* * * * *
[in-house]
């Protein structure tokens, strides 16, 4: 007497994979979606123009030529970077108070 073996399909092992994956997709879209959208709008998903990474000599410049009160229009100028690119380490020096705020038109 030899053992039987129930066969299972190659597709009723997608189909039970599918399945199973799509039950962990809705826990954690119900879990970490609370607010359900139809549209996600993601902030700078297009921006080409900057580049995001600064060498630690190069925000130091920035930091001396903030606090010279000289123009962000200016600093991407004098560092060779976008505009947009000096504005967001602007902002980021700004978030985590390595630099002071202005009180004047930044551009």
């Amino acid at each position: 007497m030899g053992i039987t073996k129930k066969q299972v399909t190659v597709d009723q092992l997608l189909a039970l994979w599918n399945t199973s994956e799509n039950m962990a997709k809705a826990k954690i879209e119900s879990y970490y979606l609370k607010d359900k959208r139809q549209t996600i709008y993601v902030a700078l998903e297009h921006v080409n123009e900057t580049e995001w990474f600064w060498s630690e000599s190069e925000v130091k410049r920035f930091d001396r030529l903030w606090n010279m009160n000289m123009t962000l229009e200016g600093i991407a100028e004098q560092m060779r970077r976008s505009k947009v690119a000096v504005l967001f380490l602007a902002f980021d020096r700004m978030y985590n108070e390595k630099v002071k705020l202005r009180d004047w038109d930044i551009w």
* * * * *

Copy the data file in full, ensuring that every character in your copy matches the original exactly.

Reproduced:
[in-house]
């Protein structure tokens, strides 16, 4: 007497994979979606123009030529970077108070 073996399909092992994956997709879209959208709008998903990474000599410049009160229009100028690119380490020096705020038109 030899053992039987129930066969299972190659597709009723997608189909039970599918399945199973799509039950962990809705826990954690119900879990970490609370607010359900139809549209996600993601902030700078297009921006080409900057580049995001600064060498630690190069925000130091920035930091001396903030606090010279000289123009962000200016600093991407004098560092060779976008505009947009000096504005967001602007902002980021700004978030985590390595630099002071202005009180004047930044551009």
């Amino acid at each position: 007497m030899g053992i039987t073996k129930k066969q299972v399909t190659v597709d009723q092992l997608l189909a039970l994979w599918n399945t199973s994956e799509n039950m962990a997709k809705a826990k954690i879209e119900s879990y970490y979606l609370k607010d359900k959208r139809q549209t996600i709008y993601v902030a700078l998903e297009h921006v080409n123009e900057t580049e995001w990474f600064w060498s630690e000599s190069e925000v130091k410049r920035f930091d001396r030529l903030w606090n010279m009160n000289m123009t962000l229009e200016g600093i991407a100028e004098q560092m060779r970077r976008s505009k947009v690119a000096v504005l967001f380490l602007a902002f980021d020096r700004m978030y985590n108070e390595k630099v002071k705020l202005r009180d004047w038109d930044i551009w």